Previous Challenge Entry (Level 2 – Intermediate)
Topic: Outgoing (05/05/11)
By Jessica Turner-Stotz
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It is a dance between the audience and the performer, a give and take, a willingly accepted illusion that one lives and breathes in and the other is given the chance to just watch, not taking a step from their seats. Their laughter feeds me; their expectant stillness empowers the ebb and flow of my story, the story of the other characters that dwell inside the stage lights with me. A story that exists only until the final bows, the curtain’s dramatic close and the spotlight shutting its mesmerizing eye, unlike my story that continues to be written the moment the mask is taken off.
Theater has always been a truly, powerful outlet for me. The stage beckoned to me from a young age as I battled insecurities involving weight, a father’s abandonment and depression. I had never been a shy girl; I had never been the class clown either. I was just a run-of-the-mill adolescent secretly searching for something that would set me apart from a crowd that would otherwise rather I just fit in.
I found Jesus about the same time I found theater. Middle school was a rough world to exist in, let alone stand out in, and finding both Jesus and theater would have done just that, set me apart. I can remember an especially lonely day in 6th grade, before I had found either, sitting at the end of a lunch table, eating alone. There’s probably a day in everyone’s lives when they feel lonely in a crowded room. That day was certainly mine. I was one of the popular girls in elementary school and just because I didn’t feel comfortable with the "new" popular crowd at the junior high, I was left to pick at my sack lunch, solo. Don’t feel too bad. I didn’t eat alone every day, just that one in particular, and I can’t even remember the reason why anymore. Had I only known then that I wasn’t really as alone as I felt. As I tried desperately to not stand out in my aloneness, Jesus sat beside me, with one hand on my shoulder, just waiting for me to acknowledge Him so we could strike up a conversation He’d been waiting my whole life to have.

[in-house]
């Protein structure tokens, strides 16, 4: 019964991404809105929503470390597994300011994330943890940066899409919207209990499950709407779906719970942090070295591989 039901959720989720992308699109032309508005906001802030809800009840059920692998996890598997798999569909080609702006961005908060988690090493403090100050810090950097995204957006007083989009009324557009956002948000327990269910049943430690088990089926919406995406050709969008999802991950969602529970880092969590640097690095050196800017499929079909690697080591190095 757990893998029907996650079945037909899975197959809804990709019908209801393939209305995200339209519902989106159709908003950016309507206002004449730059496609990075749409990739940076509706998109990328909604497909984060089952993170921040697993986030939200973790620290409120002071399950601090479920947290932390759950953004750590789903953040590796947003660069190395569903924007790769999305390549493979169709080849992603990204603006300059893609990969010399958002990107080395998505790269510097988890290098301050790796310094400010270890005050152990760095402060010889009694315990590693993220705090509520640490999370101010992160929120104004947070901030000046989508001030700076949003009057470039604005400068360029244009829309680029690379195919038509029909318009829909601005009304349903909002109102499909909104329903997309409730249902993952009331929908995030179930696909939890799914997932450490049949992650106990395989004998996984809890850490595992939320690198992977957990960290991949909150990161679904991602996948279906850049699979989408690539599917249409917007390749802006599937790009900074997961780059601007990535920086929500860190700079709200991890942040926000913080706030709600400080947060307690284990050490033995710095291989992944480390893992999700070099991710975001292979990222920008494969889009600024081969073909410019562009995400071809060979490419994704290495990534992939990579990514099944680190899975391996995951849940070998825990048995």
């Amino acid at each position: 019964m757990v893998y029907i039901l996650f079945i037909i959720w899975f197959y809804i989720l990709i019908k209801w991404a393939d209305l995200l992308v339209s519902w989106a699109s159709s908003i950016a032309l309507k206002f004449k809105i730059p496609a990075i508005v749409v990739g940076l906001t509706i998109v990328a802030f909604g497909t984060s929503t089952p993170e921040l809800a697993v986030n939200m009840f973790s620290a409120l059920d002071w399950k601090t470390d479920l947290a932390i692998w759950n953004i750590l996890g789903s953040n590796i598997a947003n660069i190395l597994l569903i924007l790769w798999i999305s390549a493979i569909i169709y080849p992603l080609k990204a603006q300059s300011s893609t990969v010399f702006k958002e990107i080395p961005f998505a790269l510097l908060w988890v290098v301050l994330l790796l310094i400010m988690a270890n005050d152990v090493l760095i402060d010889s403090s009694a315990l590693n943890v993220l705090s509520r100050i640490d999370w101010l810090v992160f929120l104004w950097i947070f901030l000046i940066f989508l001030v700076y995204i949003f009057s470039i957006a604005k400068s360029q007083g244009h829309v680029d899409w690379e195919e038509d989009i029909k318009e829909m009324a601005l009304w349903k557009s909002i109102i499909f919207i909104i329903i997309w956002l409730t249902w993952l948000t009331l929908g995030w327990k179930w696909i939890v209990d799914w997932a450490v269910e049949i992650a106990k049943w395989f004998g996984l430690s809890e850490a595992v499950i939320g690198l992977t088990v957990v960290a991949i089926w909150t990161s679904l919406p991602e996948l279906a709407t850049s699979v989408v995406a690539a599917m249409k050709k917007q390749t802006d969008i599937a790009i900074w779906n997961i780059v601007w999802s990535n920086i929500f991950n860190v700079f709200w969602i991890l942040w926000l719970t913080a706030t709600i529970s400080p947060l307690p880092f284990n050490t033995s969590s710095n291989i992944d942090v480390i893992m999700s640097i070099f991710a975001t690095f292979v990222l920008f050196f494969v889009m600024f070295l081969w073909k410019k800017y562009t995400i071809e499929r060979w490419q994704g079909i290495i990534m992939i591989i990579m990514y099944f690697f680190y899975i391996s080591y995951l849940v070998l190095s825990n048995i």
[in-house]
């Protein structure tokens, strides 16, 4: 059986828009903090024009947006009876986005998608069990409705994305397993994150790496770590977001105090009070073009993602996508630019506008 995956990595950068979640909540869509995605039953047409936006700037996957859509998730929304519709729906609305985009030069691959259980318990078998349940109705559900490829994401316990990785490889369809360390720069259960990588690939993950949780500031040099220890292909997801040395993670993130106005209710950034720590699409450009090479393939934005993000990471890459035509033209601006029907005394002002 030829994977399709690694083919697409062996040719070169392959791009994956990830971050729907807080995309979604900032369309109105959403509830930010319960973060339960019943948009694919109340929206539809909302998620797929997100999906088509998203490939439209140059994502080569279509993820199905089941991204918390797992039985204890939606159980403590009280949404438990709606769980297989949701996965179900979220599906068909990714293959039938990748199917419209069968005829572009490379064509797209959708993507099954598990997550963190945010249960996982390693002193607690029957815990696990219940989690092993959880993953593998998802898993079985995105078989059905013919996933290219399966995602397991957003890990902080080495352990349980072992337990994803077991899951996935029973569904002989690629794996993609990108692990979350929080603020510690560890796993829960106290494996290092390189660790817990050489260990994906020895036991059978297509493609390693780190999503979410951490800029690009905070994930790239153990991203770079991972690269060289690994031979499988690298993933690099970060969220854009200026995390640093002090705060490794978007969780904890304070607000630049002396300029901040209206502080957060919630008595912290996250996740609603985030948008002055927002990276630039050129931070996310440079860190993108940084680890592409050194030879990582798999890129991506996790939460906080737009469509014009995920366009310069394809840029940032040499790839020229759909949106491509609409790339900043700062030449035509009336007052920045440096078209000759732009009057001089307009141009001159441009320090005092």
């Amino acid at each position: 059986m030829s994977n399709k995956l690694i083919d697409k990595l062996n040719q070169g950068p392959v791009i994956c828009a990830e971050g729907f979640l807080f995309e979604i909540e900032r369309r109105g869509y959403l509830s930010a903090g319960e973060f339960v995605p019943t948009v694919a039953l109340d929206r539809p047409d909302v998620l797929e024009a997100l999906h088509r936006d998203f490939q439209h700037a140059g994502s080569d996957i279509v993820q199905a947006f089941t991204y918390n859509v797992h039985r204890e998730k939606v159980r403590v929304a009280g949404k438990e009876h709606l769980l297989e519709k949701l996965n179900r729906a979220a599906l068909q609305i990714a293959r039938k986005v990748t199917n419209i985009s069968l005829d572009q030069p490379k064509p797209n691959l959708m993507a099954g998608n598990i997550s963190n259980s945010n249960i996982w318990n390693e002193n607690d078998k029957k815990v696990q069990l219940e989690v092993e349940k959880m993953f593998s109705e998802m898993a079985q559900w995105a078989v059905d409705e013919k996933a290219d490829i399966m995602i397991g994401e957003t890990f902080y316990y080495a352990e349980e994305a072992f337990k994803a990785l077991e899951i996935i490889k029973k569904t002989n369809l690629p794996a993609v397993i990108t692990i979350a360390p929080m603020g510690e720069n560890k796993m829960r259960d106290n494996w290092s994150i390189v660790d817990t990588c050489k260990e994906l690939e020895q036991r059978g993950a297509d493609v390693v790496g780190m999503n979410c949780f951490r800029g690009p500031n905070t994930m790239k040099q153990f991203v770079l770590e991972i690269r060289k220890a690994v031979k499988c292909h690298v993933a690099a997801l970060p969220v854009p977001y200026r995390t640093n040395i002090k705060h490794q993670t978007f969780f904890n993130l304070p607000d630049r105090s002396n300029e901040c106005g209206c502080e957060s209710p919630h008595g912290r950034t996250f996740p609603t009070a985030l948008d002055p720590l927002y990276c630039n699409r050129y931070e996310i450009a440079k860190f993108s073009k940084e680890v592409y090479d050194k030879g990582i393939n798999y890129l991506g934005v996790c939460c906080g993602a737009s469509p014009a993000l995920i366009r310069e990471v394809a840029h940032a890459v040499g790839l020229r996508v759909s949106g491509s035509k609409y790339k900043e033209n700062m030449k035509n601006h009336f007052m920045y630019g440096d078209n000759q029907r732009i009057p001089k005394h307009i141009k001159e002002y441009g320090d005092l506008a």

When I later that year accepted Jesus into my heart and was cast as the lead in the school musical, I fell in love, one with the lover of my soul and the other with the passion of my heart, which God had planted there as he knit me together in my mother’s womb twelve years before. I began to blossom over time, embracing what I was made for, who I was made for, and reaching out to other people around me. The mediocre girl, became outgoing and passionate. I spoke up about things that mattered and entered into the performing arts with open arms, ready to learn and cultivate a talent I was excited to find I had, a talent I would later use to study Theater in college. God had patiently waited for the eyes of my heart to be opened, so that He could pluck those heartstrings to the tune he wanted them to play. Even as I grew, I always knew that it was He who had not only opened new doors for me as I aged, but the one who had opened me as a person, leaving me no reason to dwell within, but to dwell without, where He meant for all of His children to be, ready to further his eternal kingdom, ready to reach one more for Him. I’ve stepped onto countless stages, into different spotlights, and entertained numerous audiences, but the most important act of my life, has been in cultivating the story of my relationship with Christ and allowing Jesus to shine through me wherever I am, whether it’s onstage or off.
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